Biscuits photos are mostly chronological. Now the last photo is what my biscuits look like most of the time, from scratch into my belly within an hour.
The more I learn about the rise of and wrangling among the various near-Eastern mystery cults of thousands of years ago (and to be clear, Christianity is the cult that won out) the more parallels I see with contemporary cults of personality, especially with social media influencers. Pythagoras had a golden thigh, Apollonius of Tyana levitated, Simon Magus had all manner of signs and portents associated with him; Jesus could multiply food, et al.
They’re essentially brands competing for followers based on who has the best super powers. I’m starting to get kind of worn down learning about all of this, because the more I read and listen, the more clear how the foundational elements of this behavior have driven the development of western civilization, to the detriment, destruction, and iconoclasm of ancient European cultures. The popularity of these cults took hold in Greece, and when the Roman Imperium converted, Christianity (despite brutal internecine conflict) had the resources and power to turn cunning and blade to assimilate or crush their competition.
We are still obsessed with super powers, and powers greater than ourselves answering our calls for help. A cult of personality requires its followers to depend on the leader for guidance, rationalization, salvation. I’ve been trying to leave that sort of dependence behind me.
I need to focus my research on what remnants have survived from the oral traditions that Christian missionaries have done their best to eradicate. If I decolonize myself without some sort of anchor in a culture that is appropriate to me, all that would remain would be hollow.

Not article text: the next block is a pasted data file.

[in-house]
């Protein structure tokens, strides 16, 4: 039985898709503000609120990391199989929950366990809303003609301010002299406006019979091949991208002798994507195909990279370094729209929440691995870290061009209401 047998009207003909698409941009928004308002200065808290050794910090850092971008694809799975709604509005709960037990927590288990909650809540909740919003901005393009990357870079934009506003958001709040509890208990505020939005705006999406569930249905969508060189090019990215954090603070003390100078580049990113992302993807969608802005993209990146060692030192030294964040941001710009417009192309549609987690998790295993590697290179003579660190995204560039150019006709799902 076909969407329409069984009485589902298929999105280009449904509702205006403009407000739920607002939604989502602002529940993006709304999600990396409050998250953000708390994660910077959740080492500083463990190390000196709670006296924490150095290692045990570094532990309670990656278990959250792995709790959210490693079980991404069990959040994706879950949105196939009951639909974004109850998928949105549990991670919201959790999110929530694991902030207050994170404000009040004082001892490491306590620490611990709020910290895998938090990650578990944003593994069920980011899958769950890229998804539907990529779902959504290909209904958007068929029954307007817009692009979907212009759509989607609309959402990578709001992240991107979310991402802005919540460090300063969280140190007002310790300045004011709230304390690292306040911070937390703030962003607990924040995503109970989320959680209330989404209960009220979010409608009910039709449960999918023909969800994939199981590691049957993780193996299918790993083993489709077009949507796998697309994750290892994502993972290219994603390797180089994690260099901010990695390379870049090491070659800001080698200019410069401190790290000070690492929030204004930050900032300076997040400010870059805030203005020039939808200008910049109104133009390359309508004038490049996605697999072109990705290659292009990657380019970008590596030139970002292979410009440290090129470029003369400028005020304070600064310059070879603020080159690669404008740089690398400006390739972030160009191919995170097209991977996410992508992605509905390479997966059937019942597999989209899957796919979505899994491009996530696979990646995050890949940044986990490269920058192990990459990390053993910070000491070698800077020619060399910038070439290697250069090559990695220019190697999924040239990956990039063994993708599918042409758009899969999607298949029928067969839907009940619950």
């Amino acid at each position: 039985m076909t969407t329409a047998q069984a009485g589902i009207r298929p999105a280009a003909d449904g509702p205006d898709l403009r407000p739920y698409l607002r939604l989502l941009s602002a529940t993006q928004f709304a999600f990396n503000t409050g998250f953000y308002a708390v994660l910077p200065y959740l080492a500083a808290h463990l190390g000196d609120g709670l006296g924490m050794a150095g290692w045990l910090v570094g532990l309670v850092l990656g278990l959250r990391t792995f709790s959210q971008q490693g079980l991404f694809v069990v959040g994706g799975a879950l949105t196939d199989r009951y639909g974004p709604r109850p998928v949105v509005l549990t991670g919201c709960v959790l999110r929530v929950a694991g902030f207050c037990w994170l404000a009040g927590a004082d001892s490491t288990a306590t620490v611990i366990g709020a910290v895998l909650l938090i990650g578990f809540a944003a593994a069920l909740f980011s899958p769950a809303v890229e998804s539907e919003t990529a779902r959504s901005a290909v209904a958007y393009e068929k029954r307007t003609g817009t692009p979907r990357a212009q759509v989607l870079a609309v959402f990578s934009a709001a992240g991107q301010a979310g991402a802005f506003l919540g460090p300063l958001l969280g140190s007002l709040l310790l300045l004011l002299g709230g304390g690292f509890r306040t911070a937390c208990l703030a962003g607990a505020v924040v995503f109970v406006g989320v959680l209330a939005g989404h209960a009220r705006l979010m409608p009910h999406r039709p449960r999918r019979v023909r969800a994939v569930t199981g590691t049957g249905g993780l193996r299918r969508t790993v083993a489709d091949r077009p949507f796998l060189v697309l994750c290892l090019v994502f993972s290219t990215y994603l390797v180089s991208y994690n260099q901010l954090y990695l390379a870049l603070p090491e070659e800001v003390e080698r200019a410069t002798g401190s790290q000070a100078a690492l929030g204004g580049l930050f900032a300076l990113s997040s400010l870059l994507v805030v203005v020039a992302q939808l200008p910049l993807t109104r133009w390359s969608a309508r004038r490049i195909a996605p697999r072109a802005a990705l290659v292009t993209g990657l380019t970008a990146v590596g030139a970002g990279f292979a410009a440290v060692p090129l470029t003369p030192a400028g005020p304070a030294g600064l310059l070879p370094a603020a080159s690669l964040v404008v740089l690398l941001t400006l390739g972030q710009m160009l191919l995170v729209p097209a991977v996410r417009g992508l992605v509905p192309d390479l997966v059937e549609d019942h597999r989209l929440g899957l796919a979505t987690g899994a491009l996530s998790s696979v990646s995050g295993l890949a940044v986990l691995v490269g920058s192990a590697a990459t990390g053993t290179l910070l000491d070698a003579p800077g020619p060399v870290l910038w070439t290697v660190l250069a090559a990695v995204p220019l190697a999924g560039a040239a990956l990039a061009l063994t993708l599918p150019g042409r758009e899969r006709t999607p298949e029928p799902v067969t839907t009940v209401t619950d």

I don’t think you can make a self without a sense of past, and I don’t think, no matter how secular or empirical you are, that you can engage fully as a human without accepting an ethos that at some level is religious.
I found a dirty brass case with glyphic/Latinate inscriptions on it that was being used as a door stop & determined it contained a daemon of some sort. Considered opening it or keeping it but ultimately just wedged it back under the door.
Somehow ended up sorting through recipe books with a cool witch & her friend. We decided to watch a movie & after I sprawled on the floor the cool witch did the same. I bashfully awakened from this one with alacrity.
In both of these cases, my apologies if I blundered into someone else’s dream.
I’ve been ruminating on place and space and time. It’s been 15 years since I last wrote about not feeling like I have a heritage to claim. Often, as a cis-het white guy, it feels like my heritage is constitutive solely of colonialism and patriarchy. After centuries of that amalgamation, I find little wonder in the difficulty of an authentic (as seen by others) practice. I have no idea exactly what kind of mutt I am.
I’m certainly more aware of and try to be more delicate when I might be engaging in an appropriative or co-optive activity, but at the same time, trying to gain knowledge or practice based upon my cultural or ethnic background seems arbitrary. I’ve been connected to the beech-maple forest of the Ohio and Cuyahoga watersheds my whole life. If the land still remembers, I feel like I should engage with it in the languages it recognizes. For me, practicing Celtic shamanism, Nordic paganism, Wicca, witchcraft, feels like only a marginally less colonial practice than Christianity.
At the same time, living a secular life without ritual, or with empty ritual, is unsatisfactory. The celebration of Thanksgiving suffers from dumb colonial mythos, but that doesn’t mean we should take it behind the shed and put a bullet into it. Forget the myth, but retain the giving of thanks. Gratitude and gentleness. The way is a maze of twisty little passages, all alike.
I wrote in a poem a long time ago, I’m still “learning to ask the ground/with each fresh step/how best to walk upon it.”